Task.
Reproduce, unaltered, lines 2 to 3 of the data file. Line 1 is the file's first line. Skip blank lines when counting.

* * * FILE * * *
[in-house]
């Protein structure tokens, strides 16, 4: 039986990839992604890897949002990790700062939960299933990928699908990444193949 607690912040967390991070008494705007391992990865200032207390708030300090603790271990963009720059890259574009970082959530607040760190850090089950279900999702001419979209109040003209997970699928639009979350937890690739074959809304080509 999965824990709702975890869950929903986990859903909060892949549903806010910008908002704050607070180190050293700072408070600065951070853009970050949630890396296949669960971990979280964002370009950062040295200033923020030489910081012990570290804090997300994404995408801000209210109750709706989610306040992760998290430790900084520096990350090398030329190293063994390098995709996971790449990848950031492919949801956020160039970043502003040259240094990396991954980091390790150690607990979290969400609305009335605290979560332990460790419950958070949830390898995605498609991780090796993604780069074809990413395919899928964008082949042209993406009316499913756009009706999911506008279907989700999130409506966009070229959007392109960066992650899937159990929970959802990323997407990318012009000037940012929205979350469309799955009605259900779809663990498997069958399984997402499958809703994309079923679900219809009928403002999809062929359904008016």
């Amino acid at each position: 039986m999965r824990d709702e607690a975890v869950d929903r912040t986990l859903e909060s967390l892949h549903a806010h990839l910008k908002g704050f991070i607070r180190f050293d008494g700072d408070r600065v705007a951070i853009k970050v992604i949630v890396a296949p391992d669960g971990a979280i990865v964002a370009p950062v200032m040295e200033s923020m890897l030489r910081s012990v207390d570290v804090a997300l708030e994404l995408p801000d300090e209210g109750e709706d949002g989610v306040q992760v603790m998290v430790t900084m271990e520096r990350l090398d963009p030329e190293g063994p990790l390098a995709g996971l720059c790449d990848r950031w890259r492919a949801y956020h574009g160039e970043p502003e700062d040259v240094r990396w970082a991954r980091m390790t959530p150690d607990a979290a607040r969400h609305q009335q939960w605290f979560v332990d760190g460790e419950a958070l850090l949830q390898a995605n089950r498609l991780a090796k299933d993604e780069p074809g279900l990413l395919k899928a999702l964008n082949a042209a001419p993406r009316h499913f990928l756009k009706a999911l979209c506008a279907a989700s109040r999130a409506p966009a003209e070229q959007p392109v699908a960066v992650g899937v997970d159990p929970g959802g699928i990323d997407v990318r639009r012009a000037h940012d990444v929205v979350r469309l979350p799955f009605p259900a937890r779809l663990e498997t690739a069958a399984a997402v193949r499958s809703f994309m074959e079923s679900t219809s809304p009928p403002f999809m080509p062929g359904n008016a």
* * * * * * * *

């Protein structure tokens, strides 16, 4: 039986990839992604890897949002990790700062939960299933990928699908990444193949 607690912040967390991070008494705007391992990865200032207390708030300090603790271990963009720059890259574009970082959530607040760190850090089950279900999702001419979209109040003209997970699928639009979350937890690739074959809304080509 999965824990709702975890869950929903986990859903909060892949549903806010910008908002704050607070180190050293700072408070600065951070853009970050949630890396296949669960971990979280964002370009950062040295200033923020030489910081012990570290804090997300994404995408801000209210109750709706989610306040992760998290430790900084520096990350090398030329190293063994390098995709996971790449990848950031492919949801956020160039970043502003040259240094990396991954980091390790150690607990979290969400609305009335605290979560332990460790419950958070949830390898995605498609991780090796993604780069074809990413395919899928964008082949042209993406009316499913756009009706999911506008279907989700999130409506966009070229959007392109960066992650899937159990929970959802990323997407990318012009000037940012929205979350469309799955009605259900779809663990498997069958399984997402499958809703994309079923679900219809009928403002999809062929359904008016």
């Amino acid at each position: 039986m999965r824990d709702e607690a975890v869950d929903r912040t986990l859903e909060s967390l892949h549903a806010h990839l910008k908002g704050f991070i607070r180190f050293d008494g700072d408070r600065v705007a951070i853009k970050v992604i949630v890396a296949p391992d669960g971990a979280i990865v964002a370009p950062v200032m040295e200033s923020m890897l030489r910081s012990v207390d570290v804090a997300l708030e994404l995408p801000d300090e209210g109750e709706d949002g989610v306040q992760v603790m998290v430790t900084m271990e520096r990350l090398d963009p030329e190293g063994p990790l390098a995709g996971l720059c790449d990848r950031w890259r492919a949801y956020h574009g160039e970043p502003e700062d040259v240094r990396w970082a991954r980091m390790t959530p150690d607990a979290a607040r969400h609305q009335q939960w605290f979560v332990d760190g460790e419950a958070l850090l949830q390898a995605n089950r498609l991780a090796k299933d993604e780069p074809g279900l990413l395919k899928a999702l964008n082949a042209a001419p993406r009316h499913f990928l756009k009706a999911l979209c506008a279907a989700s109040r999130a409506p966009a003209e070229q959007p392109v699908a960066v992650g899937v997970d159990p929970g959802g699928i990323d997407v990318r639009r012009a000037h940012d990444v929205v979350r469309l979350p799955f009605p259900a937890r779809l663990e498997t690739a069958a399984a997402v193949r499958s809703f994309m074959e079923s679900t219809s809304p009928p403002f999809m080509p062929g359904n008016a």